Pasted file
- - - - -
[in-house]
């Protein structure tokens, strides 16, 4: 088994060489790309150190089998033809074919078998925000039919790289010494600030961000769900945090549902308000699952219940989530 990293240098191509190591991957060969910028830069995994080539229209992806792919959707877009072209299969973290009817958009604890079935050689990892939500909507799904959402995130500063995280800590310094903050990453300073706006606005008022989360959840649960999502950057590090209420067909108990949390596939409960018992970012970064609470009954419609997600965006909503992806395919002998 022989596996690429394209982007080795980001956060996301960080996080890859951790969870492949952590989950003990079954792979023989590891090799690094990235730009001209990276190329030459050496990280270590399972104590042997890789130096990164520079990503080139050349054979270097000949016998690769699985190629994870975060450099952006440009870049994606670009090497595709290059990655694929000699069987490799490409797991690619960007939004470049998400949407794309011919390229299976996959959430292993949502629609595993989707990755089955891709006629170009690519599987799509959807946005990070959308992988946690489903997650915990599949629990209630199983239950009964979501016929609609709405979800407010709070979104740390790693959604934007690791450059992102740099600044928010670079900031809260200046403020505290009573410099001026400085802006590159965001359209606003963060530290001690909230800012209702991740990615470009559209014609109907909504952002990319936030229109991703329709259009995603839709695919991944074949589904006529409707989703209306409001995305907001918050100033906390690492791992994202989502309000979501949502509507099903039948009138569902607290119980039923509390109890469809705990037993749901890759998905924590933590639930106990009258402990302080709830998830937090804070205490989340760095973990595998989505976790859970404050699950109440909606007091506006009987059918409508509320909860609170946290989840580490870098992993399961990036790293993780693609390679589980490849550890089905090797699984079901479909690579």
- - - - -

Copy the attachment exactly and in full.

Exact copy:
[in-house]
């Protein structure tokens, strides 16, 4: 088994060489790309150190089998033809074919078998925000039919790289010494600030961000769900945090549902308000699952219940989530 990293240098191509190591991957060969910028830069995994080539229209992806792919959707877009072209299969973290009817958009604890079935050689990892939500909507799904959402995130500063995280800590310094903050990453300073706006606005008022989360959840649960999502950057590090209420067909108990949390596939409960018992970012970064609470009954419609997600965006909503992806395919002998 022989596996690429394209982007080795980001956060996301960080996080890859951790969870492949952590989950003990079954792979023989590891090799690094990235730009001209990276190329030459050496990280270590399972104590042997890789130096990164520079990503080139050349054979270097000949016998690769699985190629994870975060450099952006440009870049994606670009090497595709290059990655694929000699069987490799490409797991690619960007939004470049998400949407794309011919390229299976996959959430292993949502629609595993989707990755089955891709006629170009690519599987799509959807946005990070959308992988946690489903997650915990599949629990209630199983239950009964979501016929609609709405979800407010709070979104740390790693959604934007690791450059992102740099600044928010670079900031809260200046403020505290009573410099001026400085802006590159965001359209606003963060530290001690909230800012209702991740990615470009559209014609109907909504952002990319936030229109991703329709259009995603839709695919991944074949589904006529409707989703209306409001995305907001918050100033906390690492791992994202989502309000979501949502509507099903039948009138569902607290119980039923509390109890469809705990037993749901890759998905924590933590639930106990009258402990302080709830998830937090804070205490989340760095973990595998989505976790859970404050699950109440909606007091506006009987059918409508509320909860609170946290989840580490870098992993399961990036790293993780693609390679589980490849550890089905090797699984079901479909690579």